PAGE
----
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LDAP Vs Database

 
Greenhorn
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First Question: Why do we have to use LDAP instead of Database?
LDAP is more of hirearchical and database is relational.
Faster Reads in LDAP and Faster writes in Database.
Second Question: What factors determine to use LDAP over DB and DB over LDAP?
 
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First Question: Why do we have to use LDAP instead of Database?
No, we don't have to use LDAP. Database can be used to implement the same functionality, only not with the same performance (i.e. not read-optimized).

Second Question: What factors determine to use LDAP over DB and DB over LDAP?


If your application does mostly reads on the information being stored into LDAP/DB and performance is a priority, then LDAP could be considered for its better performance.
On the other hand, if you're out of budget, you may not be able to get the "extra" LDAP server but are forced to stick with the database.
 
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Another way of thinking about the LDAP vs. DB argument really comes down to what already exists. In an Internet environment you may have the luxury of creating a whole new registration system for new users. If you're creating an intranet focused application there may already be a lot of user information in places like Active Directory (Windows Accounts), Domino Server's directory (email accounts), Sun/Netscape directory (email and some apps), etc...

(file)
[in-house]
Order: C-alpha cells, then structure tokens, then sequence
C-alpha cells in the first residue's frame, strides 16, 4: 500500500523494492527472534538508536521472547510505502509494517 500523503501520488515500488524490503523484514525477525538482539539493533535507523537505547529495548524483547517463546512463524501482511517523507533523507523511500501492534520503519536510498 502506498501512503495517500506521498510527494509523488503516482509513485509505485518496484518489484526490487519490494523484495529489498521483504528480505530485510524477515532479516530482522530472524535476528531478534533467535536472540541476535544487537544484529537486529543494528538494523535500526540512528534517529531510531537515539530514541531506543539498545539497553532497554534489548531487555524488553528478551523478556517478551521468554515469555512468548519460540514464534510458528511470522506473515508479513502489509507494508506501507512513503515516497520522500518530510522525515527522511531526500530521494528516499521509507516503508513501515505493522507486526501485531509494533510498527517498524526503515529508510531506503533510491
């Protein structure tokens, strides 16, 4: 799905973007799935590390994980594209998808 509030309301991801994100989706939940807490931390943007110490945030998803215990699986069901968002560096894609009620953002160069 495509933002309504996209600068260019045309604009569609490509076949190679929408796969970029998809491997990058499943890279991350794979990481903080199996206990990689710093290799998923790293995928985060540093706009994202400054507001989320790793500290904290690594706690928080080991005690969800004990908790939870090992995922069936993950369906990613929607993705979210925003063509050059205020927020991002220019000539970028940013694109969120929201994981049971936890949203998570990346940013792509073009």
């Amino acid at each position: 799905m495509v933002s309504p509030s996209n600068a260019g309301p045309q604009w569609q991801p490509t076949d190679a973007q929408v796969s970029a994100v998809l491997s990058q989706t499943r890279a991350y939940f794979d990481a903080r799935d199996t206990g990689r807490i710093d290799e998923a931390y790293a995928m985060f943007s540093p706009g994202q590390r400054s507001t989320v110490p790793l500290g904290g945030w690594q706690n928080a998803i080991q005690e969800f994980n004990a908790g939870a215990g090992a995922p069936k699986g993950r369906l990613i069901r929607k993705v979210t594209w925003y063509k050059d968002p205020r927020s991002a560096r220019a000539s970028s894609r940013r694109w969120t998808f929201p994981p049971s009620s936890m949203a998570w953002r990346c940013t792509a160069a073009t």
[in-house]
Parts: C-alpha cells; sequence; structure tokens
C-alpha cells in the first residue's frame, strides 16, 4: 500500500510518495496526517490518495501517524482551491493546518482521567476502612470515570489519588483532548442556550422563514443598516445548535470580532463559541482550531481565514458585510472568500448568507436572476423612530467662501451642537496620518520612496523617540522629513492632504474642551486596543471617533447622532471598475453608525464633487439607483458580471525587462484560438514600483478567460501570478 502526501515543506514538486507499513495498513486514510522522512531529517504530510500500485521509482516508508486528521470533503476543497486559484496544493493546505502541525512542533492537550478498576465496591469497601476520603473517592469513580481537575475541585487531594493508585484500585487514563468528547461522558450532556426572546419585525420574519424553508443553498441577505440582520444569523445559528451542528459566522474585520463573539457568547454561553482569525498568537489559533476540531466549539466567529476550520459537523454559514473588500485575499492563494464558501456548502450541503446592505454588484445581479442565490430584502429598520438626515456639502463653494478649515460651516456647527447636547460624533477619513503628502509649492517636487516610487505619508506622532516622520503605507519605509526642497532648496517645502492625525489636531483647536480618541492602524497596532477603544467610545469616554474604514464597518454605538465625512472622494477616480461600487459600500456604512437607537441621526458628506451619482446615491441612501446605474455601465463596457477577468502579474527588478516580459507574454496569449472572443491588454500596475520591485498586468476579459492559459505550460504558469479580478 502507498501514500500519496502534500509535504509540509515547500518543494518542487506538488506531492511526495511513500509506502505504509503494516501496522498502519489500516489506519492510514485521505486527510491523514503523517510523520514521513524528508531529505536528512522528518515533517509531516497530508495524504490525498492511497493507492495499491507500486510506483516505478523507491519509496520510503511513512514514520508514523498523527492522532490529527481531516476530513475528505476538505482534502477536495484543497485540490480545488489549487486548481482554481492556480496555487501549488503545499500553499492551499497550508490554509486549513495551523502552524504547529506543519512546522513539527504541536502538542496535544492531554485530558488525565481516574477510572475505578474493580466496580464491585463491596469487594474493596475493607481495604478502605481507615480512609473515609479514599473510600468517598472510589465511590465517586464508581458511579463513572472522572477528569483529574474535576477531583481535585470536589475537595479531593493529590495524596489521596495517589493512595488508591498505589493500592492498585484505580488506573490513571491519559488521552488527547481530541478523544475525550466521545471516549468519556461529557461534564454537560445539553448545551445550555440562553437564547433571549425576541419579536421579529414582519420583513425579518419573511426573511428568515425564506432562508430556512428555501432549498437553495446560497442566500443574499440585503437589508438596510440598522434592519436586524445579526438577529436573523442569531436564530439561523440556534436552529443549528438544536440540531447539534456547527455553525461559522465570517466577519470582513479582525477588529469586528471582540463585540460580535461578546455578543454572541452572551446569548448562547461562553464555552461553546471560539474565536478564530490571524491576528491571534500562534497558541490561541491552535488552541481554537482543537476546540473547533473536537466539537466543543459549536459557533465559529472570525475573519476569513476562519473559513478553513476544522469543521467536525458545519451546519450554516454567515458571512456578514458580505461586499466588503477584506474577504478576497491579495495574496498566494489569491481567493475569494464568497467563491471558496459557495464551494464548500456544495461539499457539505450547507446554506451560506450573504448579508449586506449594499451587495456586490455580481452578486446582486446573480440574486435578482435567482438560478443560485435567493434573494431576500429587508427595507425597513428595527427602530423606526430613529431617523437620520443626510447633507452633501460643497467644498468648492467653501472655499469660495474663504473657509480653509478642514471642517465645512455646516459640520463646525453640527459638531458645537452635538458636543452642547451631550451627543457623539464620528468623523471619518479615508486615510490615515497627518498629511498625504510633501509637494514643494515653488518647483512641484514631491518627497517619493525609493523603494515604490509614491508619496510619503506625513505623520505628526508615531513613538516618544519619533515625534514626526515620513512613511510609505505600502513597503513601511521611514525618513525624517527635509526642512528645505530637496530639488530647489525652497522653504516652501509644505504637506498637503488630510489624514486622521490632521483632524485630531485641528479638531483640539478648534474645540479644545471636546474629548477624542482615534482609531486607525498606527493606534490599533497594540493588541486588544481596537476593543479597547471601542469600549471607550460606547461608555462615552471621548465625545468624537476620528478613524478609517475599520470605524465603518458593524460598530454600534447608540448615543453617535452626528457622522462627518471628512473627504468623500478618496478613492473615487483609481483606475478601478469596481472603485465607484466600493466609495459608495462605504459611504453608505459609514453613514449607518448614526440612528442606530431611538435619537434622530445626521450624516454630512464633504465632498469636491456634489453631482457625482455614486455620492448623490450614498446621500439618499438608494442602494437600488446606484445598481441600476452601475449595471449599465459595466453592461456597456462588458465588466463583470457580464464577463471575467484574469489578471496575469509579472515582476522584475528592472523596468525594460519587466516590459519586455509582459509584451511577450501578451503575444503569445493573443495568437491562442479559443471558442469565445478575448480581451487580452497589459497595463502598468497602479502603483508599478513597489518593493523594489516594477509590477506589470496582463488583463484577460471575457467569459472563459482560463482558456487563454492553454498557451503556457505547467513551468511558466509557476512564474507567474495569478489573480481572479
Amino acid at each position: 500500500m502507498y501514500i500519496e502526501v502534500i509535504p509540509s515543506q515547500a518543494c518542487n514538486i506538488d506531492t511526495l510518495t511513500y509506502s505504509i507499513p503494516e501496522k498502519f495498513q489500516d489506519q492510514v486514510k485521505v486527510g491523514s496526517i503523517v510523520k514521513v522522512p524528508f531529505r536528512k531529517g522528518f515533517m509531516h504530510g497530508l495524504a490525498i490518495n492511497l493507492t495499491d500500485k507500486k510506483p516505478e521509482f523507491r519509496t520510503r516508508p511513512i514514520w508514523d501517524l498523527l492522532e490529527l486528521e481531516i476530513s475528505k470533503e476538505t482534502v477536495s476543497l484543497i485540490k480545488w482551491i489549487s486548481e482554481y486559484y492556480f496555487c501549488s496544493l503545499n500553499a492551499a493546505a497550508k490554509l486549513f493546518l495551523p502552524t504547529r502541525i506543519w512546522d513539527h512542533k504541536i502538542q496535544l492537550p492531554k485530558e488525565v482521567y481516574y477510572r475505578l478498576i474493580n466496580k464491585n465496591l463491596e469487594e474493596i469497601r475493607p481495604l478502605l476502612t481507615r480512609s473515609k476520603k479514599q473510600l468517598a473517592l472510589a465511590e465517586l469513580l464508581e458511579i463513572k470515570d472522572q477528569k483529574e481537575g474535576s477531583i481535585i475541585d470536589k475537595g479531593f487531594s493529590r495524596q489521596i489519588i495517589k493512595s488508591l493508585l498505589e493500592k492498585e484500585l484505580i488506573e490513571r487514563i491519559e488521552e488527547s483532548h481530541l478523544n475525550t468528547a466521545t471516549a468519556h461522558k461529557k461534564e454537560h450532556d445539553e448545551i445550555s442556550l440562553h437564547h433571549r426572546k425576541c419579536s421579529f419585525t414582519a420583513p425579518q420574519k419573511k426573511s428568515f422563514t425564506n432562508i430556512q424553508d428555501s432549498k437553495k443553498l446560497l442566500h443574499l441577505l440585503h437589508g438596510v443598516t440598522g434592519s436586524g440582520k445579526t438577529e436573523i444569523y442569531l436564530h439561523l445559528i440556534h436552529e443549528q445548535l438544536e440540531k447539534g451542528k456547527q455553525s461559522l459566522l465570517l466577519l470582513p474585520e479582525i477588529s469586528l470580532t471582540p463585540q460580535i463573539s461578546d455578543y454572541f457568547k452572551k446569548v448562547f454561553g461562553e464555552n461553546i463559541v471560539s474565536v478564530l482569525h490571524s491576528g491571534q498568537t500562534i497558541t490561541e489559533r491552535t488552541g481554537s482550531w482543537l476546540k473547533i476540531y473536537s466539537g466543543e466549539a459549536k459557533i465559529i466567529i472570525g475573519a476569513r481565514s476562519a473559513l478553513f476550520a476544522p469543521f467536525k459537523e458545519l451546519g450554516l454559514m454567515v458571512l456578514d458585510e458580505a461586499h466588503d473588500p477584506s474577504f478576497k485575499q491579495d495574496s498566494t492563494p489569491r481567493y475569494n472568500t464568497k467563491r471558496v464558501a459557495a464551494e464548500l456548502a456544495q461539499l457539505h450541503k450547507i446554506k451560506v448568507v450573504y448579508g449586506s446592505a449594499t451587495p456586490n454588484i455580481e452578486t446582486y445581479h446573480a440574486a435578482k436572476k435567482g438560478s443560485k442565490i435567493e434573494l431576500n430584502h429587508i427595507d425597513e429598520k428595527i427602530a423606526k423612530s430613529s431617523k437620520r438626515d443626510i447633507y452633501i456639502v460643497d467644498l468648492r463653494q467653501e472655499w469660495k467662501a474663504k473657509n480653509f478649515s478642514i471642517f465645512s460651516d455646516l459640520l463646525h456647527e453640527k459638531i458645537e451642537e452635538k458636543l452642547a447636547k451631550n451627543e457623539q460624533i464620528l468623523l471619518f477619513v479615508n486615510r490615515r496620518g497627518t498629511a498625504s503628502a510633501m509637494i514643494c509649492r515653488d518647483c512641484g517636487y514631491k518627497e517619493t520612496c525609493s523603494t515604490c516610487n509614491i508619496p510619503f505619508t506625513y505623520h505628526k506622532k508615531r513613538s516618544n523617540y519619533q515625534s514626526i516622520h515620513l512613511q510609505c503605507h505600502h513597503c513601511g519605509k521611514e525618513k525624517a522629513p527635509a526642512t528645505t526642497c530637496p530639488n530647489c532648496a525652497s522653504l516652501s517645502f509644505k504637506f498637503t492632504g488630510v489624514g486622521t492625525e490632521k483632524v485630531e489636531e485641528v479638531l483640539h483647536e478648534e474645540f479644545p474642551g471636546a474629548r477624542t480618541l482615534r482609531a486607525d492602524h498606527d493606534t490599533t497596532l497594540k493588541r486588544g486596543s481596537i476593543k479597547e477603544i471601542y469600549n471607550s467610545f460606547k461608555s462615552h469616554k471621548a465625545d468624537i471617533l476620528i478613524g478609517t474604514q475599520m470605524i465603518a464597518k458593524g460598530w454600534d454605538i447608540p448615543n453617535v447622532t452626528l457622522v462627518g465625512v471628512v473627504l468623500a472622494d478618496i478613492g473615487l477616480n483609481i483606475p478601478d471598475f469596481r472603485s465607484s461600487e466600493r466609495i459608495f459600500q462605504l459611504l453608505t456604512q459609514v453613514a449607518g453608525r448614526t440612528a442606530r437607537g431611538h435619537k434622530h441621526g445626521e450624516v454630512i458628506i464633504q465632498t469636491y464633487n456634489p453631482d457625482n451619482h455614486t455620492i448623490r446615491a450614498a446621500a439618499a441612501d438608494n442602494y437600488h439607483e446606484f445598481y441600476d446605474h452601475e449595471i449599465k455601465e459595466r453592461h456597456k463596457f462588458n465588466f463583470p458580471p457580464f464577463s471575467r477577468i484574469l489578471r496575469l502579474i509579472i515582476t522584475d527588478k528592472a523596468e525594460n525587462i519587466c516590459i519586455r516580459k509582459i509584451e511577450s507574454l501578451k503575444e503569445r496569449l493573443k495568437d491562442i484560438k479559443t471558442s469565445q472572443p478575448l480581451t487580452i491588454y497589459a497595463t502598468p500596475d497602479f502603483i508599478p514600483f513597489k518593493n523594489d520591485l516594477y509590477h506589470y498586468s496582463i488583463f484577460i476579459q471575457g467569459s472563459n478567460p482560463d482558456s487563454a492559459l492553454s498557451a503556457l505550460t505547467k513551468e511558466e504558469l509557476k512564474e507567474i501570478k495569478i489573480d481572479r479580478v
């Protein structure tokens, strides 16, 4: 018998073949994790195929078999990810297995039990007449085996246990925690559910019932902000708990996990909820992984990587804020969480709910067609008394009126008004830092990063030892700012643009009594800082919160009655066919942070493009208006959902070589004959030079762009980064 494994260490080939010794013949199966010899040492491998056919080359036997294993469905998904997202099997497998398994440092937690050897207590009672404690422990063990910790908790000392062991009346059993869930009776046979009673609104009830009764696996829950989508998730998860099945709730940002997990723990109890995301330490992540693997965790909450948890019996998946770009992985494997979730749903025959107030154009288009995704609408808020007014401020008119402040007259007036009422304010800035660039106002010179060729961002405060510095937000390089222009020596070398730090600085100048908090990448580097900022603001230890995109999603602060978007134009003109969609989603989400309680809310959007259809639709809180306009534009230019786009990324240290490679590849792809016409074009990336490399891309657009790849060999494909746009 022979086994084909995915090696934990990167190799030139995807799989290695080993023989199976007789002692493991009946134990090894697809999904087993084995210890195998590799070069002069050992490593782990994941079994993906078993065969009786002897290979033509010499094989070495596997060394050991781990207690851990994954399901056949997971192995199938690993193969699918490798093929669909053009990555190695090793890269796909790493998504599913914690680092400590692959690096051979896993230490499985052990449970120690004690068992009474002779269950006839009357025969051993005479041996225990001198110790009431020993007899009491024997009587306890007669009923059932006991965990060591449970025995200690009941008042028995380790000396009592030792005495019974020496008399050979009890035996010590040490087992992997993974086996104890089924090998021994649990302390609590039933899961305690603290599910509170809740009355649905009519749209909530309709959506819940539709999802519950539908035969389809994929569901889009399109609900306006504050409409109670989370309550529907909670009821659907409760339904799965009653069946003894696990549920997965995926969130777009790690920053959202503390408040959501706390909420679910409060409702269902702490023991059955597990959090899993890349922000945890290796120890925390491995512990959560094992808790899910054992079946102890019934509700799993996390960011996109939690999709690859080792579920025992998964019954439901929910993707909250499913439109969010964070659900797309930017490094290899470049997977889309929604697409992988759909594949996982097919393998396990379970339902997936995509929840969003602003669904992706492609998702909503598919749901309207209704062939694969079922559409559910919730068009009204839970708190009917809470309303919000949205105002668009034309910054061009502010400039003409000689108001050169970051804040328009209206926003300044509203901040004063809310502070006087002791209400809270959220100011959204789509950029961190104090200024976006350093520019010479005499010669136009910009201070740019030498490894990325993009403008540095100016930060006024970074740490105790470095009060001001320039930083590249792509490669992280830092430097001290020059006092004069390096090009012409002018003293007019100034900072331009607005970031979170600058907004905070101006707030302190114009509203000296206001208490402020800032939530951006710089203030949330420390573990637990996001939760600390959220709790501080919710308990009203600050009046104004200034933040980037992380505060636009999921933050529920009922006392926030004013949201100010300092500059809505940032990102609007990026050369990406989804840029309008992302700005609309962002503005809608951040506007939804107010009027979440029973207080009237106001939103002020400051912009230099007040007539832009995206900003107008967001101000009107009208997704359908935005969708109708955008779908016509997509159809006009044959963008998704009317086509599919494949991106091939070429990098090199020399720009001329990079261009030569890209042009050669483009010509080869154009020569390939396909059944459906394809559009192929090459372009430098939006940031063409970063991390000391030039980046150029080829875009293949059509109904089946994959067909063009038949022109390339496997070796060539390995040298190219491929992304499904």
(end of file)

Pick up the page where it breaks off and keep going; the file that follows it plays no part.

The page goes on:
In those cases it's less an issue relevant to application functionality as it relates to security than it is an issue of fitting into what the organization is already maintaining and supporting. Creating something that fits into existing directory environments will certainly simplify the deployment phase to some extent.
Obviuosly if you're talking about an environment where there aren't a lot of existing user repositories, or where the users are in directories, you might make a different decision.
Oh, and the decision doesn't have to be LDAP or DB. In fact, not only can you synchronize them, you can also use LDAP on top of your database tables if you have an LDAP-enabled application by using virtual directory products that translate LDAP into SQL. Unlike LDAP directories built on Databases (Oracle and IBM for example), these products map to your existing tables rather than create new LDAP-specific tables.
Clayton
 
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